By Mina Haq
This week’s episode of “The Flash” finally answered our burning questions about the night the particle accelerator exploded. Well, some of them. Mostly it gave us even more questions, but it was still really interesting to see through flashbacks exactly what happened that night and who was really behind the explosion that changed everything for our main characters.
First, there’s the meta-human of the week issue. This time Barry faces his biggest challenge yet: A meta-human that has the ability to transform into a poisonous gas. The meta-human is a man named Kyle Nimbus, who was supposedly executed the night of the explosion by being forced to breathe in hydrogen cyanide. Instead, the explosion affected him as he was breathing in the gas, giving him the ability to change into a gaseous form and poison people. His hit list seems to be those who wronged him, including the judge who convicted him. It’s up to Barry to figure out who his next victim is and stop Nimbus before he can exact his revenge.
Throughout the episode, we’re given snippets of what happened the night the particle accelerator exploded, meaning we finally get to meet Caitlin’s late fiancé: Ronnie Raymond (“The Tomorrow People’s” Robbie Amell and cousin to “Arrow’s” Stephen Ammell) – aka Firestorm for the comic book fans out there. It turns out he was the lead engineer for the particle accelerator, so when it began malfunctioning he tried to fix the anomaly by going inside of it, where the explosion inevitably killed him. Since this is TV and we never actually saw Ronnie die, there’s a huge change he’s still alive, especially since his comic-book counterpart has yet to make an appearance.
When the Star Labs team decides to make the particle accelerator a prison for the meta-humans, we see Caitlin struggling to cope with Ronnie’s death since she’s forced to confront the deadly machine for the first time. It was really nice watching her open up and seeing Barry act as a support system for her, since his relationship with the Star Labs team is one of the most intriguing relationships on the show (especially Wells, because he’s still a complete enigma).
Meanwhile, Joe is struggling with some inner demons of his own. He finally revisits the evidence from Barry’s mom’s case and, upon looking into it again, realizes that Barry’s dad, Henry, didn’t kill his wife after all. The guilt prompts him to visit Henry at Iron Heights Prison for the first time, where he promises Henry that he’ll do whatever it takes to free him.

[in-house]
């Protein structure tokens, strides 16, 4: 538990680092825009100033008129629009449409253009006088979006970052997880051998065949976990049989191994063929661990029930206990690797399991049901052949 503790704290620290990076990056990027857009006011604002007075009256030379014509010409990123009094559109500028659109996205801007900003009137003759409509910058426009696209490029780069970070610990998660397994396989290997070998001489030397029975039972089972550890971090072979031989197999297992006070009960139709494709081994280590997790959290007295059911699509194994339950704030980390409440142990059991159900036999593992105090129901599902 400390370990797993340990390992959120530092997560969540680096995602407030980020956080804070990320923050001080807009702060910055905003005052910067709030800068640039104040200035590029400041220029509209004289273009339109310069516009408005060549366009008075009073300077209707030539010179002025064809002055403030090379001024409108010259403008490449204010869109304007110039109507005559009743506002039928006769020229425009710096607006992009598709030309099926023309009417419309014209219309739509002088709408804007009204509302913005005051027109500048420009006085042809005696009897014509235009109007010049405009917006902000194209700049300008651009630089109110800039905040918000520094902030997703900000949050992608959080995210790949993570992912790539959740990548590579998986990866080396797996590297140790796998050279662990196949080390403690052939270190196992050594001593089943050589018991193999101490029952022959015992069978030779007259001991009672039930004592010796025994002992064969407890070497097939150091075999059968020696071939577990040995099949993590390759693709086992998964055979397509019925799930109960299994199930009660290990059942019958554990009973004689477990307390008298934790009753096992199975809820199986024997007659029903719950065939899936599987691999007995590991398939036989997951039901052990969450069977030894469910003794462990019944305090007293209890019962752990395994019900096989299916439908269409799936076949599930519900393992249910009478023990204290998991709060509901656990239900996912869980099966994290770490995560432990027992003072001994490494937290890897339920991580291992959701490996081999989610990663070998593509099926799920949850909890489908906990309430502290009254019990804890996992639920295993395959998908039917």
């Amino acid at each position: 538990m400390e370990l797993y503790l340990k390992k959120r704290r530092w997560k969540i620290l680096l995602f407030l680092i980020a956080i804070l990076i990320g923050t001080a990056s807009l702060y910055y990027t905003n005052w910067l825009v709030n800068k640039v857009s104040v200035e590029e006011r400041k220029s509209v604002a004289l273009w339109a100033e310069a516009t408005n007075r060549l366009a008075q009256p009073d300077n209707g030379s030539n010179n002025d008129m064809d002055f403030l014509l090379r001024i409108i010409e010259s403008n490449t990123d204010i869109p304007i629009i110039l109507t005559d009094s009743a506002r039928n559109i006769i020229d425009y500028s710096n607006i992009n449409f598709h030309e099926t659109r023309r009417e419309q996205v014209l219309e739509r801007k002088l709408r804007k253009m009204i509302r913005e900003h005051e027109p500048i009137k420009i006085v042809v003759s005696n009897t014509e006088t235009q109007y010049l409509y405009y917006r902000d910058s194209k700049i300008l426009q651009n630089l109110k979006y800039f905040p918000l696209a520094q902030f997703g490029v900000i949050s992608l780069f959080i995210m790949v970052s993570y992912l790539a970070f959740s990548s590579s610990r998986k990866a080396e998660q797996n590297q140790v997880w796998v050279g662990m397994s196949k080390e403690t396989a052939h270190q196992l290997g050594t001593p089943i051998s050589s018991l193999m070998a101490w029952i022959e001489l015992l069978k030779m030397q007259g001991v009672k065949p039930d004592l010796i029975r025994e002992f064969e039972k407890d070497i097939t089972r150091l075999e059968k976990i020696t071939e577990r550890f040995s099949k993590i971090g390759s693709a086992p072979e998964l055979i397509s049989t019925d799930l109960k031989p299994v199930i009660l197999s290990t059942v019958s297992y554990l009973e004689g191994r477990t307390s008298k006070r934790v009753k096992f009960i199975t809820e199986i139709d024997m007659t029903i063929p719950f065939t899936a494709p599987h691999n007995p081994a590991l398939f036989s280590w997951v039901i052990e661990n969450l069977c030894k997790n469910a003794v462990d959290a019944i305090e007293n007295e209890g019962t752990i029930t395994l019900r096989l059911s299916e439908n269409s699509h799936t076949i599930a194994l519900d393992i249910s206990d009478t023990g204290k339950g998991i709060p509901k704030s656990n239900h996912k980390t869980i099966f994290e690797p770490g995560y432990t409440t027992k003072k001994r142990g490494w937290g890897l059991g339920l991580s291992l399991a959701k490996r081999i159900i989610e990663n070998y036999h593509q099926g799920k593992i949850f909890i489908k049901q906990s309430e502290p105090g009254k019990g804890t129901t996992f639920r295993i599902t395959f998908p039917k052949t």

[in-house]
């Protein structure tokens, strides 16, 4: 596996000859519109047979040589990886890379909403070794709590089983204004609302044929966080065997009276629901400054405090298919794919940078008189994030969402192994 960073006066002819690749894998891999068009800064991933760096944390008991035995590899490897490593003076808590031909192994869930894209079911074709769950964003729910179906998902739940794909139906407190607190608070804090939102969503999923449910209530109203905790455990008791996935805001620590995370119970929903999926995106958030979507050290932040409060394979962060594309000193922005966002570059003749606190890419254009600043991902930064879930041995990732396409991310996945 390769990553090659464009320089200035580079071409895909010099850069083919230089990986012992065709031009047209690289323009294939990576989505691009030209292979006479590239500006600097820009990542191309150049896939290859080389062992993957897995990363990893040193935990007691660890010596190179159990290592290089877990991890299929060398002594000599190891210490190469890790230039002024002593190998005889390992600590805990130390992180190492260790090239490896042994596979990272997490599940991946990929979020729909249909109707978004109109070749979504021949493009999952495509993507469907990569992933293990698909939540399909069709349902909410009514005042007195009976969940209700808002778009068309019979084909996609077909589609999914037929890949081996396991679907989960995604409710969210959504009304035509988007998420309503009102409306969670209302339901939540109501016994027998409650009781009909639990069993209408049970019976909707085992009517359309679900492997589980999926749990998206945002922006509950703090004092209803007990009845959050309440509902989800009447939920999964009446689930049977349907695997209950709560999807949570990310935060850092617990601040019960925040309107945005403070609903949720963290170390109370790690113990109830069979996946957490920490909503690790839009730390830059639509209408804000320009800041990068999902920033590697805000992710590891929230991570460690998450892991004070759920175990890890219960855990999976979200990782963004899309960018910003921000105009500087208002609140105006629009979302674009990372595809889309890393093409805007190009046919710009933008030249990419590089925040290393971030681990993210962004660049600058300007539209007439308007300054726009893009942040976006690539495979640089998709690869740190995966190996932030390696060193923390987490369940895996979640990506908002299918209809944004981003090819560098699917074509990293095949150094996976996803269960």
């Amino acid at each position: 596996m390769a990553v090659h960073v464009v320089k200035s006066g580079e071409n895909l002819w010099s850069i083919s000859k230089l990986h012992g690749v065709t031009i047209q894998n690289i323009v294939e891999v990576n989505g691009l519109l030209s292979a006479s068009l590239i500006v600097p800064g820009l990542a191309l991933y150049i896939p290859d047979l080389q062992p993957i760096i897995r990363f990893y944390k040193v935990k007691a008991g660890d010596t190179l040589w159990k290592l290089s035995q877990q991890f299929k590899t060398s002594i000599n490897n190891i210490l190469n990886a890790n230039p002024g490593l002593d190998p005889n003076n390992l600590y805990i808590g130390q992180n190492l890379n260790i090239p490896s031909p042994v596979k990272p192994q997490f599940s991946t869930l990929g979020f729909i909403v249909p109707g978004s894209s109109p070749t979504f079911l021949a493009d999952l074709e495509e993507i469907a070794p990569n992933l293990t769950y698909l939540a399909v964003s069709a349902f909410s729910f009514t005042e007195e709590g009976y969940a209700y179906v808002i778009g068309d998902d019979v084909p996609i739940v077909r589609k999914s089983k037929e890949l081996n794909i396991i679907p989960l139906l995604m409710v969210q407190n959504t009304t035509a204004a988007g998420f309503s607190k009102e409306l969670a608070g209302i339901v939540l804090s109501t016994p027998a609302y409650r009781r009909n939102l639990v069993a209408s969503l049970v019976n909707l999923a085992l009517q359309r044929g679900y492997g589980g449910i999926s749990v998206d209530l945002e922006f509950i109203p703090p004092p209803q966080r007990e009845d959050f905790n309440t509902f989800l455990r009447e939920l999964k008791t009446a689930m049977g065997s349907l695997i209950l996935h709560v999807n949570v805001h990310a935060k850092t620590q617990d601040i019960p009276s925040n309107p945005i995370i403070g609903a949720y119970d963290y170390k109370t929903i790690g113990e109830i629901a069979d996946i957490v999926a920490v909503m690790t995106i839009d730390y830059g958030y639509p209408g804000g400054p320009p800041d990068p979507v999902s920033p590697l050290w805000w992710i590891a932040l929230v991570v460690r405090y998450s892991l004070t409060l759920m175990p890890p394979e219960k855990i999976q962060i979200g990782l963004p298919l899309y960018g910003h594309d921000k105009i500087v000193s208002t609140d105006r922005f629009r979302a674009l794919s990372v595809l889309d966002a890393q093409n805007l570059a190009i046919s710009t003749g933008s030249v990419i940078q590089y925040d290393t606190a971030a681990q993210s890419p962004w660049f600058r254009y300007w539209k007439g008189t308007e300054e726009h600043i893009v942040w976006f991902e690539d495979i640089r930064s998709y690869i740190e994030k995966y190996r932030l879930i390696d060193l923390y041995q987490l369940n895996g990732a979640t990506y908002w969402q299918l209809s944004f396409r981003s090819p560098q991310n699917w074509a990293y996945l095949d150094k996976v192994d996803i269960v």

As if Joe doesn’t have enough to deal with, Eddie is growing increasingly impatient with Iris for not telling her father about their relationship. It baffles me how upset he is by this, because the situation is so uncomfortable already. However, Iris is pretty preoccupied by the mysterious red streak popping up all over the news and avoids Eddie’s needy emotional issues for as long as she can.
Barry is still having zero luck dealing with Nimbus, since it’s physically impossible to fight someone who can evaporate into thin air (or poisonous gas, I guess). Barry realizes that all he can do is outrun Nimbus, bringing us back to the central theme of the episode: You can’t outrun your problems.
Caitlin then realizes that Joe was the detective that put Nimbus away, meaning he’s definitely the next victim. Barry runs as fast as he can, which is quite fast, to Iron Heights where Joe is still visiting Henry. He manages to inject Joe with the antidote, but he struggles with whether or not to just free his father right there or chase after Nimbus. He chooses the latter, deciding that it wouldn’t be right for his father to constantly be on the run, and manages to outrun Nimbus so quickly that Nimbus loses all of his energy and permanently becomes solid.
By the end, everything seems perfectly wrapped up. Iris and Eddie are officially a public item, Caitlin is learning to cope with Ronnie’s death, and Barry is still working to free his father from prison after locking up Nimbus for good in the particle accelerator. But obviously everything isn’t fine, since we haven’t seen our weekly cliffhanger featuring Wells being suspicious and shady.
There is one, of course, and it’s the most shocking one yet. It shows Wells during the night of the explosion in a room by himself watching over Barry right before he’s knocked into his coma, very clearly planning what’s about to happen. It seems as though Wells was behind the whole thing, and I’m sure we’ll find out why in the next creepy closing scene.